Morten Høi Jensen asks Adam Kirsch about his new book, “Who Wants to Be a Jewish Writer?”
Morten Høi Jensen
The Awful Shapelessness of Loss: On Katharine Smyth’s “All the Lives We Ever Lived: Seeking Solace in Virginia Woolf”
Morten Høi Jensen lingers over “All the Lives We Ever Lived: Seeking Solace in Virginia Woolf” by Katharine Smyth.
Morten Høi Jensen contemplates the fruitful sufferings of Nietzsche, as chronicled in recent books by Sue Prideaux and John Kaag.
A newly translated compendium of Machado de Assis’s short fiction proves him to be an undisputed master of the form.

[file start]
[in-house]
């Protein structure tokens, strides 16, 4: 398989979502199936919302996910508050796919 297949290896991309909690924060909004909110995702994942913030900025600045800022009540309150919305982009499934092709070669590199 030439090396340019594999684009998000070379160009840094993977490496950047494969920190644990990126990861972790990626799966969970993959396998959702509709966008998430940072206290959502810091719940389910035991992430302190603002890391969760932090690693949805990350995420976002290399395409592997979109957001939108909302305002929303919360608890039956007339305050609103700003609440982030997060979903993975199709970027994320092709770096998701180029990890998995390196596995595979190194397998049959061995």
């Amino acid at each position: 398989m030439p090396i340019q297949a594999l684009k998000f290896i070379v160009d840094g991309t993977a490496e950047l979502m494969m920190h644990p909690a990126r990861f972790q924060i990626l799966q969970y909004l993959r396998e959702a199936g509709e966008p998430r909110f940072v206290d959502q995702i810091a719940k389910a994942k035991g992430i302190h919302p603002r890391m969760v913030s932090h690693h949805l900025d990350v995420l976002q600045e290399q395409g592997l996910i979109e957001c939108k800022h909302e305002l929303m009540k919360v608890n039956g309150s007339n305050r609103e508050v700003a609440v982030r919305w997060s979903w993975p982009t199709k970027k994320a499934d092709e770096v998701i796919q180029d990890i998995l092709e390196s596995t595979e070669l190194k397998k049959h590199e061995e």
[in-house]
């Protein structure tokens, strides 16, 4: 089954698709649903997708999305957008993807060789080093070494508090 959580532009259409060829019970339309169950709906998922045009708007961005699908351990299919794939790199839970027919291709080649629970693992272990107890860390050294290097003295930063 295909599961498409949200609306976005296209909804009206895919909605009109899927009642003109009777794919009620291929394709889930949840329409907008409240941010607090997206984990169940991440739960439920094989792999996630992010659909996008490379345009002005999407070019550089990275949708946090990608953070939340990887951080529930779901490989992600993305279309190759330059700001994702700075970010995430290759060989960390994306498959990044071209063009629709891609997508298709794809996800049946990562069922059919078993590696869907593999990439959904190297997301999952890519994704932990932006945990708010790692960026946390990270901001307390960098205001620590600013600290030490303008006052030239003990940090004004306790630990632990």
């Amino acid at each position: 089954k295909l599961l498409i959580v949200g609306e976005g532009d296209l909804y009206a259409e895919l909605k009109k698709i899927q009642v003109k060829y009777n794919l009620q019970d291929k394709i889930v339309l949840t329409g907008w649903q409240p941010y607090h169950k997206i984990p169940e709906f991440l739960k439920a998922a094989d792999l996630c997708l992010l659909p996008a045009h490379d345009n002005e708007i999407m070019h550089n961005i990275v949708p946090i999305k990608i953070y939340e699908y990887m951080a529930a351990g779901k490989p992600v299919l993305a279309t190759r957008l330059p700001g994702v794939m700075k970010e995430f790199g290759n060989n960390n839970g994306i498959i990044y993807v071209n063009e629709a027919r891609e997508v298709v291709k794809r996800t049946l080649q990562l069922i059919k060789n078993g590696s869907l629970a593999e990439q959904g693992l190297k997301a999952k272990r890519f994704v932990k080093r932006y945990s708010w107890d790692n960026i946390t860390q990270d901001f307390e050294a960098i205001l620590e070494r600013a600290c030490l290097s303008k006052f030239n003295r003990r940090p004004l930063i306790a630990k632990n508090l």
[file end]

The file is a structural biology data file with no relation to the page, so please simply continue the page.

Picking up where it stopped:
Morten Høi Jensen weighs two takes on Darwin’s legacy.
Morten Høi Jensen is swayed but not blinded by the flash of Elizabeth Hardwick’s inimitable essays.
Morten Høi Jensen appreciates “The Sport of Kings,” a great American novel by C. E. Morgan.
Morten Høi Jensen considers the form of “Transit: A Novel” by Rachel Cusk.
Morten Høi Jensen revisits the life and work of Franz Kafka.
Britta Böhler has dramatized for us an important long weekend in Thomas Mann's life.
Clive James's stature as a literary journalist and cultural critic ought to endure.
Karl Ove Knausgaard cautiously observed a year after the Utøya massacre that Breivik and Hitler both shared characteristics of the true fanatic.